I fell quickly into conversation with three moms, and before the hour was up, we had exchanged phone numbers. What would I do if I knew I didn’t have to do it perfectly? Start friendships. With our group text established, I sent out a message inviting the families over to our house for Sunday dinner.
In the past, analysis paralysis would have taken over, and our Sunday would have been ruined. Ask my husband about the 20,000 things I have over-committed to throughout the years, and how the whole family is sent into a tailspin because of my stress levels. But, I’m recovering. Through minimalism, and through a more authentic exploration of who I am and who I want to be, I’ve committed to myself and my family not to overdo things anymore. Side note, an excellent book on this topic is Present Over Perfect.
Over the last two years, I’ve honed the art of entertaining (maybe I should call it gathering) without pretense. The secret? Affordable food that can either be 1) made in advance and kept warm easily (aka chili, soup) or 2) food that can be made in advance and doesn’t have to be served piping hot (for me, usually that means grilled meat) and 3) paper plates and 4) tolerance for chaos. Some of the best Sundays of the past year have been spent in our house, surrounded by friends, with kids eating on the floor and adults in every corner. I wanted to recreate that feeling here.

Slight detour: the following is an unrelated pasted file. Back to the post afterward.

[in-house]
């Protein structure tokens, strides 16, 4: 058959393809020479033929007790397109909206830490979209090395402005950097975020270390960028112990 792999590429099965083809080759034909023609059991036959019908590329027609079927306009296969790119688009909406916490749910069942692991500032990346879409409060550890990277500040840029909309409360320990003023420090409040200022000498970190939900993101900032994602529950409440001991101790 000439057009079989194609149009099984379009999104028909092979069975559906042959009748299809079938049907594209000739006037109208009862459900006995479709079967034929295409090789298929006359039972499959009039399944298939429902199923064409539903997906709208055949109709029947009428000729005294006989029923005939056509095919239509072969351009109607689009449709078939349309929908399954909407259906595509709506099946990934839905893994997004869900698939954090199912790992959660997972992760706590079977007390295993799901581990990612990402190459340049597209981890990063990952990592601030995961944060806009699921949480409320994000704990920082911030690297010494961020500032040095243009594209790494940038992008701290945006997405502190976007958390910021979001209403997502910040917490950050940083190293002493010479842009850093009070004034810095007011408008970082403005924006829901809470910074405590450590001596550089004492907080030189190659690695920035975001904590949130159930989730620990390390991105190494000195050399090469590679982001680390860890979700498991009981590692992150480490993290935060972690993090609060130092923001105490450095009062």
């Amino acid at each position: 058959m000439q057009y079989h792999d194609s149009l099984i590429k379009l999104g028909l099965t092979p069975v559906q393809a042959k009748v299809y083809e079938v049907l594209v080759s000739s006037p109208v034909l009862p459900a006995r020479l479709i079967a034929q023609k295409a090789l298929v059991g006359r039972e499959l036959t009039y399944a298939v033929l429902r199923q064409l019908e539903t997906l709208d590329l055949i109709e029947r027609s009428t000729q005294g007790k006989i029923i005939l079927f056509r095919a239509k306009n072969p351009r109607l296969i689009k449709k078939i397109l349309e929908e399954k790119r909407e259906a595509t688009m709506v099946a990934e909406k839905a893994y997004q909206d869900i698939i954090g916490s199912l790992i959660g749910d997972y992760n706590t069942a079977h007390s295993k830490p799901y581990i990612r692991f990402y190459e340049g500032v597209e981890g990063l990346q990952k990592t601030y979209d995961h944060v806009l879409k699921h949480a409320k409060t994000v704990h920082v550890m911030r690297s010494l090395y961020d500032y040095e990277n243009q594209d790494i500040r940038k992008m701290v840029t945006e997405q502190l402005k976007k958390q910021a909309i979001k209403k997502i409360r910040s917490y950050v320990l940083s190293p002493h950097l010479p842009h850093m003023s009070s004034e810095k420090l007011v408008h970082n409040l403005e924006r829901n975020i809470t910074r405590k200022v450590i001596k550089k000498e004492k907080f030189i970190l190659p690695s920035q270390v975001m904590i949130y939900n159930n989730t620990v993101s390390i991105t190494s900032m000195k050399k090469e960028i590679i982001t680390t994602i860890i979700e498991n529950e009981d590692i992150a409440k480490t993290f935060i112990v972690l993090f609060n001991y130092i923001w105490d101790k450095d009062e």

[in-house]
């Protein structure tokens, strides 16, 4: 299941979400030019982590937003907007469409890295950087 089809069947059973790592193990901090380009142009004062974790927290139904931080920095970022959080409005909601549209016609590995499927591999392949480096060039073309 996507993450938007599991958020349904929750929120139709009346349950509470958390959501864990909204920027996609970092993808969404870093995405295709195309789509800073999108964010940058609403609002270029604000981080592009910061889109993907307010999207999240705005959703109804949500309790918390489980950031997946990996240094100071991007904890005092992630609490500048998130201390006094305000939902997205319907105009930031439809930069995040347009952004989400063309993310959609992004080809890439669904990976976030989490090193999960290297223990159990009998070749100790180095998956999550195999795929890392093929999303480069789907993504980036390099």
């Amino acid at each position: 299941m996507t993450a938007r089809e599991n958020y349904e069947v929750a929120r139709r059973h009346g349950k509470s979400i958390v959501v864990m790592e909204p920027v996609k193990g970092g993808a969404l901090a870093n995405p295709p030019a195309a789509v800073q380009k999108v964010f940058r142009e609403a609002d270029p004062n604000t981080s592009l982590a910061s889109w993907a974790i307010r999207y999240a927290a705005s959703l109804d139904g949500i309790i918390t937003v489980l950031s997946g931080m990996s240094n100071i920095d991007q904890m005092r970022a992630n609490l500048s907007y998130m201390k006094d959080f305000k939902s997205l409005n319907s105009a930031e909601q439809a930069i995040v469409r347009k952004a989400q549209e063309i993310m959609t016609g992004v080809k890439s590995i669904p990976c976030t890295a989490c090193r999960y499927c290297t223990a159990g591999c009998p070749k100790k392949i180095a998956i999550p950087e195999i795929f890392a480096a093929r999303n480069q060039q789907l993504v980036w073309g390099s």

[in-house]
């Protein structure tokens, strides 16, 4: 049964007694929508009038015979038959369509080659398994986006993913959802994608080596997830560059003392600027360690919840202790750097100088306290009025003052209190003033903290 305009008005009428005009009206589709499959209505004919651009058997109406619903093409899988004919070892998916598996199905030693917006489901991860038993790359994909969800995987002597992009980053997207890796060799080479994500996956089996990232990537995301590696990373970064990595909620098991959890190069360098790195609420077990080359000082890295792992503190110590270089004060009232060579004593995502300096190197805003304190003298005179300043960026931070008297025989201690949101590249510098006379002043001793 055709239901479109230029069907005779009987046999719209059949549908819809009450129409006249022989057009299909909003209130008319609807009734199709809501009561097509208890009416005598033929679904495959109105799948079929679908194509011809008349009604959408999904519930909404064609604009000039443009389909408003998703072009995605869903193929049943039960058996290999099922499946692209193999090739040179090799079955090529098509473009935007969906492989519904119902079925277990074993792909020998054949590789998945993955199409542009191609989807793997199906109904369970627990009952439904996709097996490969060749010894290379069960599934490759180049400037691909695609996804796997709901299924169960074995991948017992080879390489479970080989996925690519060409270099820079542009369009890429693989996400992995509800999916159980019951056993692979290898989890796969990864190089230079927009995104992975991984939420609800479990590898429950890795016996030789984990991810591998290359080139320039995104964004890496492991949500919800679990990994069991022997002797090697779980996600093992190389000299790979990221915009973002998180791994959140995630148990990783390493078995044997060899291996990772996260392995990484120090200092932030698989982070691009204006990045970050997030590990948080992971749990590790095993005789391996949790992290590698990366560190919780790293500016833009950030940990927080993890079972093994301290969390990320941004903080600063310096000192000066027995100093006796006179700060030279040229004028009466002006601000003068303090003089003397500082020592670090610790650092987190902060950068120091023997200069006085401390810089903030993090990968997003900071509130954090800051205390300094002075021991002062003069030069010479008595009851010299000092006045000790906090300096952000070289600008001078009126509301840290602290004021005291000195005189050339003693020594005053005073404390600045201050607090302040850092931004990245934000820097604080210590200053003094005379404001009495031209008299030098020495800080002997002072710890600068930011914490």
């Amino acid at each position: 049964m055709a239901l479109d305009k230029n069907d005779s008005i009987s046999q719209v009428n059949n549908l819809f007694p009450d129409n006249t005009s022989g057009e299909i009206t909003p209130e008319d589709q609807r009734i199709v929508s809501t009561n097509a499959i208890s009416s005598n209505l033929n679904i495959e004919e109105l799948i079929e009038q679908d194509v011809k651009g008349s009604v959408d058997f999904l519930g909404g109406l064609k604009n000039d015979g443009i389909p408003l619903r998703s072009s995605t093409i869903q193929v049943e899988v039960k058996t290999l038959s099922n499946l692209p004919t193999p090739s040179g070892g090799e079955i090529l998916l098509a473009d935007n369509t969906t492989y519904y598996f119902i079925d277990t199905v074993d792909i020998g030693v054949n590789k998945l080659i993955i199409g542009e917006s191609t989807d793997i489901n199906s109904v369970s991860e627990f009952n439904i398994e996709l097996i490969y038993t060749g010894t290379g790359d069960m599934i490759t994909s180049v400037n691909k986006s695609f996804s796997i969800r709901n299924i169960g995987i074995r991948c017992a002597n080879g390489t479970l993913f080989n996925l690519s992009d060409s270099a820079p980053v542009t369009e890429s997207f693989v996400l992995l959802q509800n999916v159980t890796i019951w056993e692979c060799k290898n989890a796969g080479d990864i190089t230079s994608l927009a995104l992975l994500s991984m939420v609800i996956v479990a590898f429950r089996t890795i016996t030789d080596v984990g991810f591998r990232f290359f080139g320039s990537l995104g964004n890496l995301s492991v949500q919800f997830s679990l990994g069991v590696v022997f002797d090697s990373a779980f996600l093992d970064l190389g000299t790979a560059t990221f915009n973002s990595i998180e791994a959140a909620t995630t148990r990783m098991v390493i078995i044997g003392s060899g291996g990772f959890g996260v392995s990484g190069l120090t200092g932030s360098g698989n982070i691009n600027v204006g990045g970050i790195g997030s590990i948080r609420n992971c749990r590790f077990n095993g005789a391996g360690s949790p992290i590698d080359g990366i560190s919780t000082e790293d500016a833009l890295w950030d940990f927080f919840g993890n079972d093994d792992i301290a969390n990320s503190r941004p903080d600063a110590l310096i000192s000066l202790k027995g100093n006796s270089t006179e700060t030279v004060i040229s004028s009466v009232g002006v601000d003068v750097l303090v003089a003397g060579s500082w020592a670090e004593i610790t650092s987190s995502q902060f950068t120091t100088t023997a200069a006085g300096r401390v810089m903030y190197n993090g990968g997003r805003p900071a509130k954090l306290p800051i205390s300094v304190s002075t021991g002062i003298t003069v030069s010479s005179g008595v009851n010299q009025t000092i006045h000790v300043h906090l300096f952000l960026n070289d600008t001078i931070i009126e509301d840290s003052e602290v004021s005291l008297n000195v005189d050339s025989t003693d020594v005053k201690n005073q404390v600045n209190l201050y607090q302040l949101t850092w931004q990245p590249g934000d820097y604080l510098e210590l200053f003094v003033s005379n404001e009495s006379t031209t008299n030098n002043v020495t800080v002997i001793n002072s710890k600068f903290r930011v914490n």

This Bourbon Pork Tenderloin is one of the most versatile, easy, show stopping proteins out there. It cooks in 30 minutes or less, has a ton of gorgeous surface area for soaking up all of the marinade, and it slices up so easily, you barely need knives. I have rarely met a man, woman or child who eats pork who didn’t love the simple tenderness and flavor of a pork tenderloin.
We buy ours at Costco, and they come in 2- 2 packs. Cooking and marinating two makes a nice dinner for our family of four with leftovers. We doubled this recipe and grilled 4 tenderloins for a crowd of 6 adults and 6 kids and still had leftovers. I planned my menu around this recipe, which I sliced and served on a wooden cutting board with simple boiled corn on the cob (with garlic herb butter from Trader Joes) and easy oven sweet potato fries. Guests brought bread, wine and dessert. I took the kids to Target and let them pick out paper plates for their friends. George picked Avengers and Marilyn, shocker, picked mermaids.
Community is formed when we let down our walls. Gathering doesn’t have to involve fine china, perfectly planned menus or months of advance planning. So, what would you do if you didn’t have to do it perfectly?
And finally, add this into your entertaining rotation!
Bourbon Pork Tenderloin
2 pork tenderloins (3-4 lbs total)
4 large garlic cloves
4 tsp fresh ginger
1/4 cup of dijon mustard
1 dash of hot sauce
1/4 cup soy sauce or coconut aminos if you’re paleo or avoiding soy
2 tsp worcestershire sauce
1/4 cup brown sugar
1/4 cup of a neutral oil (vegetable, canola, or olive oil)
1/4 cup Kentucky bourbon – we use Maker’s Mark
Chop your garlic and grate your ginger with a microplane (don’t peel it!). I freeze my ginger so it grates really easily and we always have it on hand. Mix with the rest of your ingredients and marinate your pork tenderloins in a ziplock bag for a minimum of 2 hours, and up to 8 hours.
Grill it on direct heat (medium coals) until it reached it’s an internal temp of 135 and then place on hot coals for a sear for 5 minutes, turning until all of the sides are well-seared. Alternately, you can cook these in the oven at 350 for 25-30 minutes, until they reach an internal temperature of 145.